In Canada, homebuyers have a variety of mortgage options, including a high-ratio or a low-ratio mortgage. Understanding the difference can be key to how much you pay for your home over the long term.

What is a high-ratio mortgage?

A high-ratio mortgage is one where the buyer pays less than 20 percent of the purchase price of the home as a down payment. It is called a high-ratio mortgage because of the difference between the mortgage amount and the purchase price, also called the loan-to-value ratio. A low-ratio mortgage is one where the buyer puts down more than 20 percent of the purchase price.

Drawbacks of a High-Ratio Mortgage

While one of the benefits of getting a high-ratio mortgage is that you can buy a home sooner, there are some important drawbacks that you need to know. These include:

  1. Mortgage default insurance. In Canada, if a homebuyer puts less than 20 percent towards the down payment, they need to buy mortgage default insurance from the Canada Mortgage and Housing Corporation (CMHC). This type of insurance is in place to protect the lender in case you can’t pay. The cost of insurance premiums will be included in your monthly mortgage payments. They are usually between 2 and 4 percent of the mortgage amount.
  2. Amortization. An amortization period is the total amount of time you have to pay off the mortgage. Having a high-ratio mortgage also means the maximum amortization period you can get is 25 years. If you had a low-ratio mortgage, your amortization period could be up to 35 months. Paying your mortgage off in less time means your monthly payments will be higher.
  3. Interest rates. The insurance that is required for high-ratio mortgages means lenders will offer you lower interest rates because the loan is seen as less risky. While that seems like good news, the amount that you will pay in insurance premiums will offset any savings you’d have seen from lower interest rates.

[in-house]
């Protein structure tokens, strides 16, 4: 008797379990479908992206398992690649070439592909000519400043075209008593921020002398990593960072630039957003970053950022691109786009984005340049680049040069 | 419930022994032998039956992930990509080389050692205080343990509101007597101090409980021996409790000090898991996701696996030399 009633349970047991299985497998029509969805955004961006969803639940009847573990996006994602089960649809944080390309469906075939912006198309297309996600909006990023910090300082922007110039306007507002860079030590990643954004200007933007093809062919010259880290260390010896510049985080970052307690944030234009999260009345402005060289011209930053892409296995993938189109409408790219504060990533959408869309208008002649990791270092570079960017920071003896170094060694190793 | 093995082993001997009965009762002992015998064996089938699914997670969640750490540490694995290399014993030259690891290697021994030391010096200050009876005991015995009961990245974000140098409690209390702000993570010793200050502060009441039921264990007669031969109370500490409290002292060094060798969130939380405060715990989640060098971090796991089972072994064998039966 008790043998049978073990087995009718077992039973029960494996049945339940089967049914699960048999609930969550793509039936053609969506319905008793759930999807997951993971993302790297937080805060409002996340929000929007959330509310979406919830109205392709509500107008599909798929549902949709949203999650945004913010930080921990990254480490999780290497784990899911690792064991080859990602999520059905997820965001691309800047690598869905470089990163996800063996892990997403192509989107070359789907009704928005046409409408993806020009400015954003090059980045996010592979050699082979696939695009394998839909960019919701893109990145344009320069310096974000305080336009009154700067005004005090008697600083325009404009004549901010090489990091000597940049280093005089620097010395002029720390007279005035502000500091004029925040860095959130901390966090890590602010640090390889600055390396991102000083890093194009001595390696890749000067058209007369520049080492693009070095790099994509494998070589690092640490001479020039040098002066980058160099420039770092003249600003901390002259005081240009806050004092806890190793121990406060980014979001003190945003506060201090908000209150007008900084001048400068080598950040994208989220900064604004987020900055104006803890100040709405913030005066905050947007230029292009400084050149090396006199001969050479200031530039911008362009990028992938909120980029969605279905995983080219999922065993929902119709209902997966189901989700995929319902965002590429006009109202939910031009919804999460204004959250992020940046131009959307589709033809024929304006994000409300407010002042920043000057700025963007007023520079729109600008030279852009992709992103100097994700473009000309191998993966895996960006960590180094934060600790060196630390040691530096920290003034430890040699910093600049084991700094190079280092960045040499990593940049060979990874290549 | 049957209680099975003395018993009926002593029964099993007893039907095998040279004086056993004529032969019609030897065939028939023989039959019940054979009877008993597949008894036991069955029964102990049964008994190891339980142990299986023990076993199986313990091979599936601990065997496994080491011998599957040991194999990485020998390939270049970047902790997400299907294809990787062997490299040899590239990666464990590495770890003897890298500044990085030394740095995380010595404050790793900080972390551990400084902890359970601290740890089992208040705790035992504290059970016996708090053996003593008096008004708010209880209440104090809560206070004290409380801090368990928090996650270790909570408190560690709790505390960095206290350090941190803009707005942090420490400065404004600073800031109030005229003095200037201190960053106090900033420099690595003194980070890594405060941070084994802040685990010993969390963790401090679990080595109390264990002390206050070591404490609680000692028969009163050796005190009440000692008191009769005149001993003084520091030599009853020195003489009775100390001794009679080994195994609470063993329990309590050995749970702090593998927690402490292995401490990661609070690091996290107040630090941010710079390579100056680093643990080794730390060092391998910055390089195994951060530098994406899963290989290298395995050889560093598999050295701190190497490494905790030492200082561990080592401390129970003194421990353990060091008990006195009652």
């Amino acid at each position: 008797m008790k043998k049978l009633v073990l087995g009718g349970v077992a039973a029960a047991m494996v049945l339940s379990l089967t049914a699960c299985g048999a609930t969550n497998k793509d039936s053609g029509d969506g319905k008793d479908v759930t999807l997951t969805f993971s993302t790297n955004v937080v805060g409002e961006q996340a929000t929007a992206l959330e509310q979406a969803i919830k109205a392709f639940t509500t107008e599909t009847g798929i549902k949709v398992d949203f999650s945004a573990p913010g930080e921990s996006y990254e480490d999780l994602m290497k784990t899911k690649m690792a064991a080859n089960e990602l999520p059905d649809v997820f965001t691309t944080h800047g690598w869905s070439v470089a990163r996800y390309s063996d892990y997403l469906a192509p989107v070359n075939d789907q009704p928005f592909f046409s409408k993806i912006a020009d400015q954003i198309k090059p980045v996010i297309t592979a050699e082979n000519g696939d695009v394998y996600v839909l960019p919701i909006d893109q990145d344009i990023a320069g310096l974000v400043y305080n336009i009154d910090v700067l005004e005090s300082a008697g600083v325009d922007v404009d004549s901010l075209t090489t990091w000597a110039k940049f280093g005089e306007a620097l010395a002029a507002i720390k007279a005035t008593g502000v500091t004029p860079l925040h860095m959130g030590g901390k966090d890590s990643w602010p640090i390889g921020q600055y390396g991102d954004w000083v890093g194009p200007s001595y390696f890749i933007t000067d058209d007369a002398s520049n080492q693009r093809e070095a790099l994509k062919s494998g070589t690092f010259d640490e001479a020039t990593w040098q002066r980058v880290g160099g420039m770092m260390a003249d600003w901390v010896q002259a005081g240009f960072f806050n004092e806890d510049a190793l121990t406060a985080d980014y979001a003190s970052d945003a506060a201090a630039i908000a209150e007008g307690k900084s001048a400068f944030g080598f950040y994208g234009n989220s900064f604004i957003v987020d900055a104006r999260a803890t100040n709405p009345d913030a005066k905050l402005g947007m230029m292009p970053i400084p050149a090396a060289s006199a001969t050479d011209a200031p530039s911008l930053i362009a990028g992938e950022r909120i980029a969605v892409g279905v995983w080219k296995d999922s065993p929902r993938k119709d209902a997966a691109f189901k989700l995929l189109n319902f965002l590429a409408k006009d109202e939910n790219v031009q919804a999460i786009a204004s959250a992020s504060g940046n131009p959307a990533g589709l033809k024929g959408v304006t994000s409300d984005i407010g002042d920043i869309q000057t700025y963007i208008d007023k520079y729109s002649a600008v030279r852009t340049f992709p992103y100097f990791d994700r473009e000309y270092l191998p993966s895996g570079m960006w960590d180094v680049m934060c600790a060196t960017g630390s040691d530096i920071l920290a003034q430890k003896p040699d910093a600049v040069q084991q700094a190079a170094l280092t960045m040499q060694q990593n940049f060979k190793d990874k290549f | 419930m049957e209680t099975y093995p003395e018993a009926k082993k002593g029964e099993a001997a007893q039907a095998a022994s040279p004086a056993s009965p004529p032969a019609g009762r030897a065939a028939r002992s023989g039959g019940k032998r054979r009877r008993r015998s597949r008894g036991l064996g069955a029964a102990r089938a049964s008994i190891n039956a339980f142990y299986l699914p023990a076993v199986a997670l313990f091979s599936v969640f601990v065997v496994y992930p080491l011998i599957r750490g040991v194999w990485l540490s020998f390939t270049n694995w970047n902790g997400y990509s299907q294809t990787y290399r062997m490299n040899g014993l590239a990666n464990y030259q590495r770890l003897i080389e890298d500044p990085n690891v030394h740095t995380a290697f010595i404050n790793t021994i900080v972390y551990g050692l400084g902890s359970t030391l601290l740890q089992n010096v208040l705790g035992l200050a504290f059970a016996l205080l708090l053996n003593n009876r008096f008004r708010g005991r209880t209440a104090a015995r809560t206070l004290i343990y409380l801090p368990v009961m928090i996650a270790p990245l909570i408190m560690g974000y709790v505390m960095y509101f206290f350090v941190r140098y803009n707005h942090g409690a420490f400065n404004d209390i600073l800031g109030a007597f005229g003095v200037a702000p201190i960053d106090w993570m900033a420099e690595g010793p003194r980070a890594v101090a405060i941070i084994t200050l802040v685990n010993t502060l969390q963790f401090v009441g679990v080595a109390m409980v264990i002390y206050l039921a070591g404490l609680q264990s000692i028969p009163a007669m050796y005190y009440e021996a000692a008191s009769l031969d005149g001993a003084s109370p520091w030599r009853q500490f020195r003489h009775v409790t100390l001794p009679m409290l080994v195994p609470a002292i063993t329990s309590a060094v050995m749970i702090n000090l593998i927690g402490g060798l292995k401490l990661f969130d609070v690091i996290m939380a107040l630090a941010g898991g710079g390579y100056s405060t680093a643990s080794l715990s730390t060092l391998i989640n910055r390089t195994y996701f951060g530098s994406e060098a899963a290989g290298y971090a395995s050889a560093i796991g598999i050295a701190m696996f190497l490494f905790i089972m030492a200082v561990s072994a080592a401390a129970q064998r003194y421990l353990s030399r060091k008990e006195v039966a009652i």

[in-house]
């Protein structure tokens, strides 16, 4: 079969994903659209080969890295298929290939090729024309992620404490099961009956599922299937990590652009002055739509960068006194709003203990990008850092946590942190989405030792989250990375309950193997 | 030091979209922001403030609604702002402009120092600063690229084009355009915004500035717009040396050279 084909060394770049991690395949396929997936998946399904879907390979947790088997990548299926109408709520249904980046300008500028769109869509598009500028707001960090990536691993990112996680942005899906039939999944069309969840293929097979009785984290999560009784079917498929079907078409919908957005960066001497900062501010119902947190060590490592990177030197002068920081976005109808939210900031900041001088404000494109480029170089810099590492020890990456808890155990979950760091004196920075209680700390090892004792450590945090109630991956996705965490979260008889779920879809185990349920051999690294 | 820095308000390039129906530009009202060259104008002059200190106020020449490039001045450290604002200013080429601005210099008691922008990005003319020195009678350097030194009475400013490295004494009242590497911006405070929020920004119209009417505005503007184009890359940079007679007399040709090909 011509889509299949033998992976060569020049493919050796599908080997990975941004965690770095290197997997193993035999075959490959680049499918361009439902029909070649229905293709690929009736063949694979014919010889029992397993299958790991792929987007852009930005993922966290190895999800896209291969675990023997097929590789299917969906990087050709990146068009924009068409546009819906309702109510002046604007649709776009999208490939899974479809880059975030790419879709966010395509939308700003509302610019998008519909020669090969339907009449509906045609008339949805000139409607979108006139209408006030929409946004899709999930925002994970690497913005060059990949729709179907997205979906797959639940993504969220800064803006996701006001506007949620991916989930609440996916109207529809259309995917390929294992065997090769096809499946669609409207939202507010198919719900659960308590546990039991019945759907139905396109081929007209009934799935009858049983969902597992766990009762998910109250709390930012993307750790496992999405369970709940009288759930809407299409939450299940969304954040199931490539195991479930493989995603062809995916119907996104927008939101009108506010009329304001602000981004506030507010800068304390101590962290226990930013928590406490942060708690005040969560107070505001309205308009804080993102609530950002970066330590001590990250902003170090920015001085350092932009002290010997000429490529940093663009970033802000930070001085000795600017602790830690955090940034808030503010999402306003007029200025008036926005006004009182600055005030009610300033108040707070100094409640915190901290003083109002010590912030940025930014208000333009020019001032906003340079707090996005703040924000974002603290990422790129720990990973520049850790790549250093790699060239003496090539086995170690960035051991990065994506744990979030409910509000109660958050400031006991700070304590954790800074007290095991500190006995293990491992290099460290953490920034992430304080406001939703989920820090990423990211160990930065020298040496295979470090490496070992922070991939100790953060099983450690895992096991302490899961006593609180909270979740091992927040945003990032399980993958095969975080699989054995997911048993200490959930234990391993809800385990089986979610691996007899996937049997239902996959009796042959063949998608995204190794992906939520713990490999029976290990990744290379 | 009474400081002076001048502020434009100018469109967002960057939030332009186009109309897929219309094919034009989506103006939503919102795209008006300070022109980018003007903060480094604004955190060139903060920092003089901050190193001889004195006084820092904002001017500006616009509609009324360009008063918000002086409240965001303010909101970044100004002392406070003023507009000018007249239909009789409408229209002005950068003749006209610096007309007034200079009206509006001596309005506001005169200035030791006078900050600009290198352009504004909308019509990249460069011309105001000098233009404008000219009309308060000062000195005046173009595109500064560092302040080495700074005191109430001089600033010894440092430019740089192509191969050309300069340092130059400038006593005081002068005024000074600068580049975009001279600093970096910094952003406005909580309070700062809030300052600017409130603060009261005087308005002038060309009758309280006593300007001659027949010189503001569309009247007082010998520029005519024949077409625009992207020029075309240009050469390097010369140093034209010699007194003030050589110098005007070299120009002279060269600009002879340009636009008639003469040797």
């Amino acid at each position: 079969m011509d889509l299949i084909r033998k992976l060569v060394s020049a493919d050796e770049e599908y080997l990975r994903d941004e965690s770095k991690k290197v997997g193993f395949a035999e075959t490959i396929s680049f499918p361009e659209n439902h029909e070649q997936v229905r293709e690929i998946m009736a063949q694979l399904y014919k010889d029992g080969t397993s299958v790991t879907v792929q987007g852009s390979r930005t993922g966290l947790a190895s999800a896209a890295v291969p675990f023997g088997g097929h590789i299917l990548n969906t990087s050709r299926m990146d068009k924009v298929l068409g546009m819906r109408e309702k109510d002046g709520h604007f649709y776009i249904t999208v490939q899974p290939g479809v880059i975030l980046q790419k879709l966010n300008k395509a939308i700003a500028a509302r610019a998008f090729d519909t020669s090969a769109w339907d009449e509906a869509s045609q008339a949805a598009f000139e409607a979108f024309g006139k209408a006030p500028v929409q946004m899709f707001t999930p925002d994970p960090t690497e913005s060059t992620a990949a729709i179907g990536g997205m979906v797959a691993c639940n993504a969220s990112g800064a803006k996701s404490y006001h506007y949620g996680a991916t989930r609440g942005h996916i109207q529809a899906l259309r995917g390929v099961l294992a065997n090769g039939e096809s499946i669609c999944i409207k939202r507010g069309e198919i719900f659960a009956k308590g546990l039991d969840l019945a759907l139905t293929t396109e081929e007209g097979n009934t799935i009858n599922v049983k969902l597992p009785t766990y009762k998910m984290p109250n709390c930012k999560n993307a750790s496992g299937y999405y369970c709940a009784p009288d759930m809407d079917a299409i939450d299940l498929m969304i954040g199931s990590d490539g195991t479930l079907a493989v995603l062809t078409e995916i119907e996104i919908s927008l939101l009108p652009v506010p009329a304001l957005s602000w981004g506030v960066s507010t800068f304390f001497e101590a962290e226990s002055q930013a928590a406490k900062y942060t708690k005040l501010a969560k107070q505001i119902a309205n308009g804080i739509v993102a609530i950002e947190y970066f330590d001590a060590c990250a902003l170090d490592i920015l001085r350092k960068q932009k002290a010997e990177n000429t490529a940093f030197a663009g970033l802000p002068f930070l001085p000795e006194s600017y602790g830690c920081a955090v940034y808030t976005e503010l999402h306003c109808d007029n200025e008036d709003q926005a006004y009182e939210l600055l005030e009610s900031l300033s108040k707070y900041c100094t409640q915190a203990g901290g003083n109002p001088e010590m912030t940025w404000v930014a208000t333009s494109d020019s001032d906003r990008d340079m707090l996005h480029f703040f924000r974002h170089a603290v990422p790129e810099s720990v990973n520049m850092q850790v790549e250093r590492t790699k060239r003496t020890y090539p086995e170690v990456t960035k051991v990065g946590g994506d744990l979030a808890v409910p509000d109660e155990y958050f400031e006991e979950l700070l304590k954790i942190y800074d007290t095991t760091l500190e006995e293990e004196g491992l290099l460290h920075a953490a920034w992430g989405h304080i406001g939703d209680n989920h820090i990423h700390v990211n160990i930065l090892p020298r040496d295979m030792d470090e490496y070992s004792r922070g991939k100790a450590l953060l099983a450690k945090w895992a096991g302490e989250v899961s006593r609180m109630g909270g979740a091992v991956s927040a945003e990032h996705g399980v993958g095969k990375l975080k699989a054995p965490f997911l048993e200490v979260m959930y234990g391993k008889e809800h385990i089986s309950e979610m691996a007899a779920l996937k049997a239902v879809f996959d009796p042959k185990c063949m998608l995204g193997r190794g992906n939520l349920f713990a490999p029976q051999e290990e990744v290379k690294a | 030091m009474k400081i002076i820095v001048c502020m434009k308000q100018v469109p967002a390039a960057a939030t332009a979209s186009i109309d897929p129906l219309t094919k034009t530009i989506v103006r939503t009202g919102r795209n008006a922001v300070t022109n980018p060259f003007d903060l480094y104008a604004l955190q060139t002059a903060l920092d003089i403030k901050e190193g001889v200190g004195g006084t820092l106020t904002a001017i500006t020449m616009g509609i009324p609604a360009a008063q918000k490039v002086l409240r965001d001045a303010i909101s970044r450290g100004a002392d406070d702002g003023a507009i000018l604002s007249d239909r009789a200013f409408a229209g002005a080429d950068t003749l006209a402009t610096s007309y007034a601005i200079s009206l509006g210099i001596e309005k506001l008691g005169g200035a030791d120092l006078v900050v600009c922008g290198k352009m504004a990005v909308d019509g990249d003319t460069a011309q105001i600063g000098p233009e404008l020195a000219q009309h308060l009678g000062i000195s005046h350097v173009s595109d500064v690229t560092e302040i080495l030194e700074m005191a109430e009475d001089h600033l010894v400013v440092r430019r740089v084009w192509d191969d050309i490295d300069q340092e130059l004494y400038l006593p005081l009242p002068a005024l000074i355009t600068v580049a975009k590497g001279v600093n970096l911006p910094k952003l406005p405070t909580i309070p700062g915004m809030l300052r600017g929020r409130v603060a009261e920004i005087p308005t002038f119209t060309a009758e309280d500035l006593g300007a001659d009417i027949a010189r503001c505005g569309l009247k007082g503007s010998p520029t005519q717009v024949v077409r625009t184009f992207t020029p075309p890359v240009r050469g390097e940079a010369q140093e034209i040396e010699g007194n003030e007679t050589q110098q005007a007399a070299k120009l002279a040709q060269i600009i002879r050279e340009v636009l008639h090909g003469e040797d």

4. Credit score. To qualify for insurance, the CMHC requires borrowers to have a credit score of over 680. That means if you don’t have a strong credit rating, you won’t qualify for insurance and, therefore, won’t be able to get a mortgage to pay for your home.
  5. Taxes on insurance. In some provinces, such as Quebec and Ontario, the government puts a provincial sales tax on top of your closing costs. That means you’ll have to pay the PST for the insurance before you can get the keys to your home.

While there are many considerations to getting a high-ratio mortgage, making an informed decision is the best way to ensure you get the loan that is right for you. If you understand what is involved in high-ratio mortgages, have less than 20 percent as a down payment, and you want to buy your home now, it is best to talk to a mortgage professional before you decide.

If you are interested in learning more about high-ratio mortgages in Toronto, call Northwood Mortgage at 888-492-3690 or contact us here.